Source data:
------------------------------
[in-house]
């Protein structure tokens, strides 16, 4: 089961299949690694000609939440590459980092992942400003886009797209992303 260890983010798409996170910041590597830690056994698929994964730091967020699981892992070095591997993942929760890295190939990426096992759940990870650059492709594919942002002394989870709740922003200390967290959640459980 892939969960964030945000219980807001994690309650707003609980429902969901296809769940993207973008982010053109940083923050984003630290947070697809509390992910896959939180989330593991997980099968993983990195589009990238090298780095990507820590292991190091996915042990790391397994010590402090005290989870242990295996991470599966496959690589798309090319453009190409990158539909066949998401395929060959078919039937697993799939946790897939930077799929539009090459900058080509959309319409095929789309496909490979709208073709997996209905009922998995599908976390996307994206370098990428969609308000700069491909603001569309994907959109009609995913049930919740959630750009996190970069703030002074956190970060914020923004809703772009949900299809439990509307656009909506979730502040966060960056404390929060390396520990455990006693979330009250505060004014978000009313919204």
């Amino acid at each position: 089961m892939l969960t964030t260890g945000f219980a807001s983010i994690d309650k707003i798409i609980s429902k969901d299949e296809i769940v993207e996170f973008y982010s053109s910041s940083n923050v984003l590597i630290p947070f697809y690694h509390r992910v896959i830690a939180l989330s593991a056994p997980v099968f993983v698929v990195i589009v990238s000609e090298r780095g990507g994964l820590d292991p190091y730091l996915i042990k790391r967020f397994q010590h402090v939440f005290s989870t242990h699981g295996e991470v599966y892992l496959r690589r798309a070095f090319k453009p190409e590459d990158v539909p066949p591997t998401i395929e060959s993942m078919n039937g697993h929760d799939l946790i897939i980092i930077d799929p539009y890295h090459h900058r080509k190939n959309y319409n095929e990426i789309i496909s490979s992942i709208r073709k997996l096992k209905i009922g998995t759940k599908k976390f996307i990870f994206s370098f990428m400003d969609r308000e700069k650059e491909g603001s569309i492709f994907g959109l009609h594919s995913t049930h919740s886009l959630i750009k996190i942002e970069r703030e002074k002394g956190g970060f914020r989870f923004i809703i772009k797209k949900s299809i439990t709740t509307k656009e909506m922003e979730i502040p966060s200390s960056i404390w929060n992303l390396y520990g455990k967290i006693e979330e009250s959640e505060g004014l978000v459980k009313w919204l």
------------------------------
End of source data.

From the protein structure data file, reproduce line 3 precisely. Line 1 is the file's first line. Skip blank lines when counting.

């Amino acid at each position: 089961m892939l969960t964030t260890g945000f219980a807001s983010i994690d309650k707003i798409i609980s429902k969901d299949e296809i769940v993207e996170f973008y982010s053109s910041s940083n923050v984003l590597i630290p947070f697809y690694h509390r992910v896959i830690a939180l989330s593991a056994p997980v099968f993983v698929v990195i589009v990238s000609e090298r780095g990507g994964l820590d292991p190091y730091l996915i042990k790391r967020f397994q010590h402090v939440f005290s989870t242990h699981g295996e991470v599966y892992l496959r690589r798309a070095f090319k453009p190409e590459d990158v539909p066949p591997t998401i395929e060959s993942m078919n039937g697993h929760d799939l946790i897939i980092i930077d799929p539009y890295h090459h900058r080509k190939n959309y319409n095929e990426i789309i496909s490979s992942i709208r073709k997996l096992k209905i009922g998995t759940k599908k976390f996307i990870f994206s370098f990428m400003d969609r308000e700069k650059e491909g603001s569309i492709f994907g959109l009609h594919s995913t049930h919740s886009l959630i750009k996190i942002e970069r703030e002074k002394g956190g970060f914020r989870f923004i809703i772009k797209k949900s299809i439990t709740t509307k656009e909506m922003e979730i502040p966060s200390s960056i404390w929060n992303l390396y520990g455990k967290i006693e979330e009250s959640e505060g004014l978000v459980k009313w919204l």